Last week, government addressed the public and announced last-minute changes to the Level 4 lockdown regulations. Whilst these changes angered most and pleased some, the overriding problem with them is the inherent arbitrariness.
The Rule of Law is not a concept that is cast in stone; it does not have a set definition. But it does have certain essential aspects that are vital to maintaining its core nature. For one, government should not base the laws and regulations that they promulgate on arbitrary considerations, and the laws and regulations themselves should not entail arbitrary provisions. Another imperative is that policies should be clear and easy to understand.
Citizens are now allowed to walk, jog, and cycle between the hours of 6am and 9am, but only within a 5km radius of their home. Whilst many were probably relieved when first hearing that government is finally allowing them to exercise outside the boundaries of their place of residence, the regulation does not stand up to scrutiny in the face of the Rule of Law.
On what basis were the hours decided? Why a 5km radius and not 4km or 6km? These questions might come across as semantics, but when it comes to holding government to account, it is the small details that matter, because that is where the devil usually resides. The provisions are entirely arbitrary and not consonant with the Rule of Law.
Most worrying is government suddenly backtracking on its commitment to allow cigarette sales. Whilst the policy itself, when viewed in a vacuum, might be clear as day, the problem is the confusion it creates as to what framework government uses to decide which lockdown policies to promulgate.
Even more worrying is that Minister Nkosazana Dhlamini-Zuma openly defied President Cyril Ramaphosa’s commitment to lift the ban. One cannot help but wonder what motivated this flagrant abuse of power and whether the minister, in some way, was acting in her own self-interest. There are sure to be parties that must be revelling in the news.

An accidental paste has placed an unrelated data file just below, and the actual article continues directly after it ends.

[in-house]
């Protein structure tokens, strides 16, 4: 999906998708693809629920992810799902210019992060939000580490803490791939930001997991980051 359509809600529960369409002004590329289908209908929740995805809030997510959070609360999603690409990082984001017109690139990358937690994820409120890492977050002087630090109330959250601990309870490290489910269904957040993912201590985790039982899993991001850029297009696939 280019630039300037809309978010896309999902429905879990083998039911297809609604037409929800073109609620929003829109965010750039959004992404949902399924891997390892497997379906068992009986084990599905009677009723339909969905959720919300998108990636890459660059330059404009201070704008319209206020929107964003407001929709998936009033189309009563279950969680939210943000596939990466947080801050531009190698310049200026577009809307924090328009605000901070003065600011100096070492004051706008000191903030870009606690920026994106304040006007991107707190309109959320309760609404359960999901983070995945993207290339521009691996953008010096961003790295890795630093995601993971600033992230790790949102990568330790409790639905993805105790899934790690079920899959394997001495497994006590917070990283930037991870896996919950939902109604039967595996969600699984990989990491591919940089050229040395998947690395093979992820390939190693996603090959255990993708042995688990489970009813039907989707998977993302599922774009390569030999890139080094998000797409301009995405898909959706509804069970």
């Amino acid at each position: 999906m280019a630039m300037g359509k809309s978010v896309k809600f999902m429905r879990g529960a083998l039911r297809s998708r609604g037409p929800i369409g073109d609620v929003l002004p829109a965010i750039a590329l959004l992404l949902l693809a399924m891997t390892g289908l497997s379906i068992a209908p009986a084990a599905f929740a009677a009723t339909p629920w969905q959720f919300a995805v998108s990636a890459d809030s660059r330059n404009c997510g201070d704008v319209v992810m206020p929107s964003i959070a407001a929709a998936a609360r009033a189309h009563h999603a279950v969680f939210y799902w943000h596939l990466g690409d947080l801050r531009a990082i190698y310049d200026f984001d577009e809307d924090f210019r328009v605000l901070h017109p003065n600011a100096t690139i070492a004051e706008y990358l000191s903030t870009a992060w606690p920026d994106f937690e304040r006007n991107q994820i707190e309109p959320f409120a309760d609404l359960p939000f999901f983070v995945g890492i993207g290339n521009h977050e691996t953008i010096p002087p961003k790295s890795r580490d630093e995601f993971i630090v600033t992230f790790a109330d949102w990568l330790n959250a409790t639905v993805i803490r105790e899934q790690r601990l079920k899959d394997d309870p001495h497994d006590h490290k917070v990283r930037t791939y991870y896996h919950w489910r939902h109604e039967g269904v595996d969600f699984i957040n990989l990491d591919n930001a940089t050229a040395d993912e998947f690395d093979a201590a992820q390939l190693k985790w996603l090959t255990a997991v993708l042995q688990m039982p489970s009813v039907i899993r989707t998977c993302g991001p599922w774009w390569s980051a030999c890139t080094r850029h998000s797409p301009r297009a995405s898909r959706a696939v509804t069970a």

History has taught us a valuable lesson: banning things doesn’t work. What it does do is create black markets where disputes cannot be resolved in a legal manner.
It happened when the sale of alcohol was prohibited in the United States in the 1920s and led to the rise of mobsters such as Al Capone. It is the underlying cause of rampant drug-related gang violence on the Cape Flats. It is why certain countries such as Portugal opted for drug liberalisation policies that directly led to lower levels of drug use and overdoses, as well as lower levels of drug-related violence.
The entire lockdown paradigm as it relates to the effective banning of certain livelihoods is also flawed because the foundation of the decisions is arbitrary.
There is no objective measure as to which goods and services, and, by extension, which jobs are ‘essential’. Two considerations underly this view: the fact that all value is subjective, and all jobs are therefore deemed essential by those who rely on them to put food on the table.
Put simply, all economic activity is essential to someone. The distinction itself is entirely arbitrary and undermines the legal legitimacy of the bulk of the lockdown regulations.
There is, however, a silver lining to government undermining the Rule of Law: hopefully it finally convinces apologists for the government’s actions that they were, in fact, dead wrong in their assumptions that government acts in their best interests.
We have seen many people who are trying to point out the threats to civil liberties being subjected to gaslighting by those who are either blind to it or simply do not care. From accusing people of wanting the sick to die en masse, to associating them with the far-right, it has truly become worrying just how much Stockholm Syndrome has taken hold.
Hopefully, with the ban on cigarette sales being re-enforced, this will now come to an end and the bulk of citizens will realise that we cannot afford to drop our guard when it comes to holding government accountable and making sure it abides by the Rule of Law, no matter the situation.
We cannot afford to create exceptions for the state in terms of the mechanisms used to hold it to account and, more importantly, limit its powers to protect our civil liberties.